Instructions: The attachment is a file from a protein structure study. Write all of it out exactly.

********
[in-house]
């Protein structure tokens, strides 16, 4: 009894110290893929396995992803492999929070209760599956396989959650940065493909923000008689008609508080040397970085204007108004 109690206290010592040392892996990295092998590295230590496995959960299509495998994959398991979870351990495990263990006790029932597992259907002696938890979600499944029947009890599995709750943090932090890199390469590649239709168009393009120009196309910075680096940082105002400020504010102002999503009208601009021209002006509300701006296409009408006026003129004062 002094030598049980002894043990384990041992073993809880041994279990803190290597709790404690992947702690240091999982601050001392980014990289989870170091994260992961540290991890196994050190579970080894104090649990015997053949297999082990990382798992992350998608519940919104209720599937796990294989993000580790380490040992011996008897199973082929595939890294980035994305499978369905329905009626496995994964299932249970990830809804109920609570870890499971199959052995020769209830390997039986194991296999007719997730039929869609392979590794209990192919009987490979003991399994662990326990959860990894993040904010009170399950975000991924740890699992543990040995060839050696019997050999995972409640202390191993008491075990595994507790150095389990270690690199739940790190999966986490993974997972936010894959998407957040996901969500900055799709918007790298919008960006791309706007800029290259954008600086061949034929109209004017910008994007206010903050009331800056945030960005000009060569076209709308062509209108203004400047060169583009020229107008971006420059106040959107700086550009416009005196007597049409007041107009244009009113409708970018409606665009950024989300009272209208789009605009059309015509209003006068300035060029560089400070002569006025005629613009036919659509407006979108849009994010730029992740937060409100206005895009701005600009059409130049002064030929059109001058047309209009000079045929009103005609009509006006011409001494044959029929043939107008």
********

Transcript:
[in-house]
């Protein structure tokens, strides 16, 4: 009894110290893929396995992803492999929070209760599956396989959650940065493909923000008689008609508080040397970085204007108004 109690206290010592040392892996990295092998590295230590496995959960299509495998994959398991979870351990495990263990006790029932597992259907002696938890979600499944029947009890599995709750943090932090890199390469590649239709168009393009120009196309910075680096940082105002400020504010102002999503009208601009021209002006509300701006296409009408006026003129004062 002094030598049980002894043990384990041992073993809880041994279990803190290597709790404690992947702690240091999982601050001392980014990289989870170091994260992961540290991890196994050190579970080894104090649990015997053949297999082990990382798992992350998608519940919104209720599937796990294989993000580790380490040992011996008897199973082929595939890294980035994305499978369905329905009626496995994964299932249970990830809804109920609570870890499971199959052995020769209830390997039986194991296999007719997730039929869609392979590794209990192919009987490979003991399994662990326990959860990894993040904010009170399950975000991924740890699992543990040995060839050696019997050999995972409640202390191993008491075990595994507790150095389990270690690199739940790190999966986490993974997972936010894959998407957040996901969500900055799709918007790298919008960006791309706007800029290259954008600086061949034929109209004017910008994007206010903050009331800056945030960005000009060569076209709308062509209108203004400047060169583009020229107008971006420059106040959107700086550009416009005196007597049409007041107009244009009113409708970018409606665009950024989300009272209208789009605009059309015509209003006068300035060029560089400070002569006025005629613009036919659509407006979108849009994010730029992740937060409100206005895009701005600009059409130049002064030929059109001058047309209009000079045929009103005609009509006006011409001494044959029929043939107008």